The Victorian road map out of lockdown is tough. That fact isn’t lost on anyone, much less Victorians – Melburnians in particular. Prime Minister Scott Morrison, however, has made it abundantly clear that he sees the roadmap laid out by Premier Daniel Andrews – a Labor Premier, notably – not as a pathway to normalcy for the state, but as an opportunity for political point scoring. And it’s a line of attack that even a former leader of the Liberal Party has had enough of.

Providing backline support for the Victorian Liberal Party – almost certainly the most comically inept opposition presence in Australian politics – Morrison has quickly eschewed previous sentiments of support in favour of undermining the Victorian Government’s directives.

On July 8th, Morrison rather empathetically asserted “we are all Melburnians now” after the city was placed back under Stage 3 lockdown conditions. Fast forward to this past Monday and that sentiment was gone completely. In its place, Morrison insisted that the Victorian roadmap was “a worst-case scenario,” and played directly into the tired old Sydney/Melbourne rivalry by insisting “What I can’t help but be struck by is that, under the thresholds that have been set in that plan, Sydney would be under curfew now. Sydney doesn’t need to be under curfew now,” ignoring the fact that Melbourne’s roadmap conditions are linked to levels of community transmission, not raw COVID-19 numbers.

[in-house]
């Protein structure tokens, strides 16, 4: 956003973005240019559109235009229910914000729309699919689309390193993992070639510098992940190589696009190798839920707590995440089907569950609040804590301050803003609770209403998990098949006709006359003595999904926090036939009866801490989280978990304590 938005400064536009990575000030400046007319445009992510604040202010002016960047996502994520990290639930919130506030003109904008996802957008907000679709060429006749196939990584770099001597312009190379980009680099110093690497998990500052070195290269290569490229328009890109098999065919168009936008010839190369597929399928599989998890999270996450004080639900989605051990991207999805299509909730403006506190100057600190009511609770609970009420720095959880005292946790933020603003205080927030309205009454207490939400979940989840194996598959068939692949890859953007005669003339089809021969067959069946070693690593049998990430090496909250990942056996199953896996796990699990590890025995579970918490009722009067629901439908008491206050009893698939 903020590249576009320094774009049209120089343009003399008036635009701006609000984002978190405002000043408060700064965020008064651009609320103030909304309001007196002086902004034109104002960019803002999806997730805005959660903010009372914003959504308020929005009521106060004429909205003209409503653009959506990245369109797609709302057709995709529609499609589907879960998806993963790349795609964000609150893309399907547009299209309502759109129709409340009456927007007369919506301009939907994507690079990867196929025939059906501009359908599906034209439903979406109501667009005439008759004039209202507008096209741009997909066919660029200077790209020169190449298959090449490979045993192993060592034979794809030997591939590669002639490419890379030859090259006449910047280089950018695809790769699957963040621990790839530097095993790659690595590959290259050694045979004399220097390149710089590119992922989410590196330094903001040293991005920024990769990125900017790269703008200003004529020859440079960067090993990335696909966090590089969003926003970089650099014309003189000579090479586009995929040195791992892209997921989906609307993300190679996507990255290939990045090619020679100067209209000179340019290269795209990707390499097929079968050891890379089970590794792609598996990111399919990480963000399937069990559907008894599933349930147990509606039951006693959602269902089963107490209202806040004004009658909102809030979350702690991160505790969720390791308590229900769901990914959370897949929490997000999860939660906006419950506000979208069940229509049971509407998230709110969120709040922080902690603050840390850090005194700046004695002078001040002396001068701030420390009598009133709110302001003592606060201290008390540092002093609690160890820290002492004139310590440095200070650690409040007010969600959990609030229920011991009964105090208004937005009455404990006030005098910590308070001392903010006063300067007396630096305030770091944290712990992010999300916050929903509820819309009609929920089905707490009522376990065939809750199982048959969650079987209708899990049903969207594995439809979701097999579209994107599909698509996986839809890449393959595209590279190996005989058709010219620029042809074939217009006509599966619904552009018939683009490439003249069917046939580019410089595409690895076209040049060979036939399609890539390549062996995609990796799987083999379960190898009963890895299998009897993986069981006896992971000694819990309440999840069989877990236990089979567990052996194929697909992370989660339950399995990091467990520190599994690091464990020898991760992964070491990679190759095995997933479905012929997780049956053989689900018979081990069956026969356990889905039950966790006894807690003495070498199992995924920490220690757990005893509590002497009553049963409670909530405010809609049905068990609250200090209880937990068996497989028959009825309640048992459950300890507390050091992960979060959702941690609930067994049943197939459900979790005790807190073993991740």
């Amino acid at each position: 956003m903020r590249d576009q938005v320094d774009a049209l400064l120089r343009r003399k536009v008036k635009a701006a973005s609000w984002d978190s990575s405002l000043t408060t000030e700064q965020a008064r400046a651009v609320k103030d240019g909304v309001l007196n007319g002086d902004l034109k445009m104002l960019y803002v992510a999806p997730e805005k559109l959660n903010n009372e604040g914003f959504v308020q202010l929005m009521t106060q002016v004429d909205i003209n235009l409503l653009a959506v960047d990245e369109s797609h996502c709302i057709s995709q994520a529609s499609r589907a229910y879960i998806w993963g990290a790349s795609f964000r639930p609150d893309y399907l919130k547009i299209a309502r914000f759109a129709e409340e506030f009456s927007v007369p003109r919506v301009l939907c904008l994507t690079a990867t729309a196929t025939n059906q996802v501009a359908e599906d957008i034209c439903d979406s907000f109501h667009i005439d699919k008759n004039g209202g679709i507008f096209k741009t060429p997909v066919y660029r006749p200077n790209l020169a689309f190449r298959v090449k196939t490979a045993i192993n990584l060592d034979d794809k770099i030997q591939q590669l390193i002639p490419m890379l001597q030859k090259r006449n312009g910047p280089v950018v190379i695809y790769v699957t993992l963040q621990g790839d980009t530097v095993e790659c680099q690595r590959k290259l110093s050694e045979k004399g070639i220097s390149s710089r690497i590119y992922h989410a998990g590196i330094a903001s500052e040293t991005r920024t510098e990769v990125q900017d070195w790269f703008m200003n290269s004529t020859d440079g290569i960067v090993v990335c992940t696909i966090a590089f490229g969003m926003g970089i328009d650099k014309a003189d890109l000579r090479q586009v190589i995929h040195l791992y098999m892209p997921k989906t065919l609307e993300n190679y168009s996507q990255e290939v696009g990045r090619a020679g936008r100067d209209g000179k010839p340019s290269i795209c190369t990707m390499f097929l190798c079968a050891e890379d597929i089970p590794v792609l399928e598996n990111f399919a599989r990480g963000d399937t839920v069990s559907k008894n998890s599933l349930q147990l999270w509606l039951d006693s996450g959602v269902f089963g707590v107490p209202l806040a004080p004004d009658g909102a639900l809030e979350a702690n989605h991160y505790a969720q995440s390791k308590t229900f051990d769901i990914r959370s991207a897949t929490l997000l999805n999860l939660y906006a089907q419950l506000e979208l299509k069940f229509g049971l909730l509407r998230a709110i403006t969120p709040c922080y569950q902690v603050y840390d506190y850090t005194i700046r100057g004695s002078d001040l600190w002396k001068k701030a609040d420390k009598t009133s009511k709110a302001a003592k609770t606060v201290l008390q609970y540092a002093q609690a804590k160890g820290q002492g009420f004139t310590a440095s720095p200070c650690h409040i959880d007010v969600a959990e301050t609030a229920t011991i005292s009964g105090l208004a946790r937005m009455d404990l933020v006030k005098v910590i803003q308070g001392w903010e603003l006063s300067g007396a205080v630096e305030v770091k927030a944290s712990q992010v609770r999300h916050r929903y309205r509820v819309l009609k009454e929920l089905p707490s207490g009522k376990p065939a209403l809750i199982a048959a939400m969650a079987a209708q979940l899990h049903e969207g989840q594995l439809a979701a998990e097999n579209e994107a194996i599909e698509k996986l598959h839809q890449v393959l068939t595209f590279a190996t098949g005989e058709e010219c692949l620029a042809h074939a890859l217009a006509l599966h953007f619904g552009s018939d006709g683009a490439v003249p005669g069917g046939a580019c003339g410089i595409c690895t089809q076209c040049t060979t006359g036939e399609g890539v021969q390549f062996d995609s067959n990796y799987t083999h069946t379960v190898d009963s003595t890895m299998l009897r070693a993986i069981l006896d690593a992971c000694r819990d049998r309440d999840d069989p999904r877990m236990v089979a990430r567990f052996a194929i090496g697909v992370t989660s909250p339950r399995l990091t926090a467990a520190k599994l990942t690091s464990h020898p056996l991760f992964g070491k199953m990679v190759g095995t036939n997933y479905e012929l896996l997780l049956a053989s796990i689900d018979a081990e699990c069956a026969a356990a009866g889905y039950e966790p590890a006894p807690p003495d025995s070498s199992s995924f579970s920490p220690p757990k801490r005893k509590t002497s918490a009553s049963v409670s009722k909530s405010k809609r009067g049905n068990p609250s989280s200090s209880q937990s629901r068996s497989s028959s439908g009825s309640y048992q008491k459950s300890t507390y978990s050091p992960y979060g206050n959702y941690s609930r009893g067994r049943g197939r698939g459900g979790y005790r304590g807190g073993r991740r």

That very thinly-veiled politicising has drawn the ire of former Liberal Party leader John Hewson, who pillared the Prime Minister on social media for talking shit without providing an alternative solution.

Hewson took to Twitter yesterday to harangue the Prime Minister for the hit job the Federal Government seems to be running on State matters, imploring Morrison to not only provide an alternative strategy, but to own the failures of the aged care sector – which is a Federal Government remit – in the process.

‘Course it’s a vastly different Liberal Party to the one Hewson lead in the early 90s when he torpedoed the party’s chances in the infamous “Unloseable Election” of 1993. But even still, at this point you’d probably take a party leader fumbling over the definition of a birthday cake over… whatever the hell it is we’ve got now.

Image: Getty Images / David Gray